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Democrats still seek unity on expungement push

Peter Vieth//January 25, 2021

Democrats still seek unity on expungement push

Peter Vieth//January 25, 2021

Automatic expungement – a key element of Virginia Democrats’ criminal justice initiatives – has momentum this year at the General Assembly.

At least three measures introduced in the 2021 session would provide plans for automatic expungement of criminal records, while another proposal would set up a petition-based expungement regime. Similar proposals foundered at a 2020 special session over disagreement about whether the process should be automatic.

The automatic option now has the approval of the Virginia State Crime Commission and the backing of key groups, according to House of Delegates Majority Leader Charniele Herring, D-Alexandria.

Herring said her bill – and a similar proposal offered by Sen. Louise Lucas, D-Portsmouth, have the support of progressive prosecutors, criminal defense attorneys, legal aid and the NAACP.

Herring said the process would apply to about 170 specified felony and misdemeanor convictions. Essentially, the record would be wiped clean after a defendant served the sentence and then stayed out of trouble for eight years.

“You serve your time, you do your sentence. You go another eight years without a conviction. Your record will be cleared,” Herring said Jan. 20. “You don’t have to hire an attorney you don’t have to go to court. We wanted to make it free, equitable and far-reaching.”

Sen. Scott Surovell, D-Fairfax, has offered an alternative plan where defendants would have to file a petition and appear in court to win expungement of prior criminal records. He has questioned whether automatic expungement is a workable proposition.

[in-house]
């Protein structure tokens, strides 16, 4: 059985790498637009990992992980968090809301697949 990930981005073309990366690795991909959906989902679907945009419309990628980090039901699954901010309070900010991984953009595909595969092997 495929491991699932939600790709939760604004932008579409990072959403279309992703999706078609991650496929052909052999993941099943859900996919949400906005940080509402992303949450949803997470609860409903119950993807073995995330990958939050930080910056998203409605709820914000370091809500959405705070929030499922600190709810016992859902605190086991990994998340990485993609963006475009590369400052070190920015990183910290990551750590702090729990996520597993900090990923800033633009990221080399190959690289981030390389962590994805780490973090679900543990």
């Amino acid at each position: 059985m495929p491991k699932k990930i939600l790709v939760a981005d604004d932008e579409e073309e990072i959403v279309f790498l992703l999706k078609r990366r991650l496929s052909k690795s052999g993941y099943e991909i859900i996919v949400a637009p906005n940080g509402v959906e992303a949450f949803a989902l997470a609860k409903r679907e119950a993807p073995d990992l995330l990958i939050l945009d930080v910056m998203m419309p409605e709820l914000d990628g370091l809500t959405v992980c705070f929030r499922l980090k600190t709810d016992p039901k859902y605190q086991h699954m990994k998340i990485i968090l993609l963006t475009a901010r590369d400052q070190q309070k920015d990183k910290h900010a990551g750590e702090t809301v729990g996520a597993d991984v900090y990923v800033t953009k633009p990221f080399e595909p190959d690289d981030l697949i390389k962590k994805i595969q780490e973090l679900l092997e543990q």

Herring is adamant that expungement should be automatic. She suggested a petition-driven expungement plan would create work for lawyers and could be traumatic for those hoping to lose their criminal record.

“For attorneys, it’s easy to create a book of business with legislation and that’s not where we need to be. Where we need to be is looking to provide equity,” Herring said.

“The trauma that is involved with going into court – after they’ve turned their lives around and went eight years without a conviction – I think is very cruel. What we’re trying to do is keep people from the court system.”

The expungement proposals are expressly aimed at people in addiction recovery, Herring and other advocates have said. Another automatic expungement proposal has been offered by Sen. Joe Morrissey.

In addition to removing records of certain convictions, expungement would also apply for deferred dispositions, non-convictions and incidents of mistaken identity and unauthorized use of identifying information, according to a summary published by the Crime Commission.

Virginia’s current expungement process applies only for non-convictions.

Forty-one other states currently allow misdemeanor convictions to be expunged or sealed, and 36 states allow certain felony convictions to be wiped from the record.

The expungement proposals would remove records of convictions from criminal history records and would seal related court records. The proposals would require that third parties that collect and disseminate criminal records delete those records that are expunged or face civil liability.

The bills would provide employers with liability immunity when hiring employees who have had criminal records expunged.

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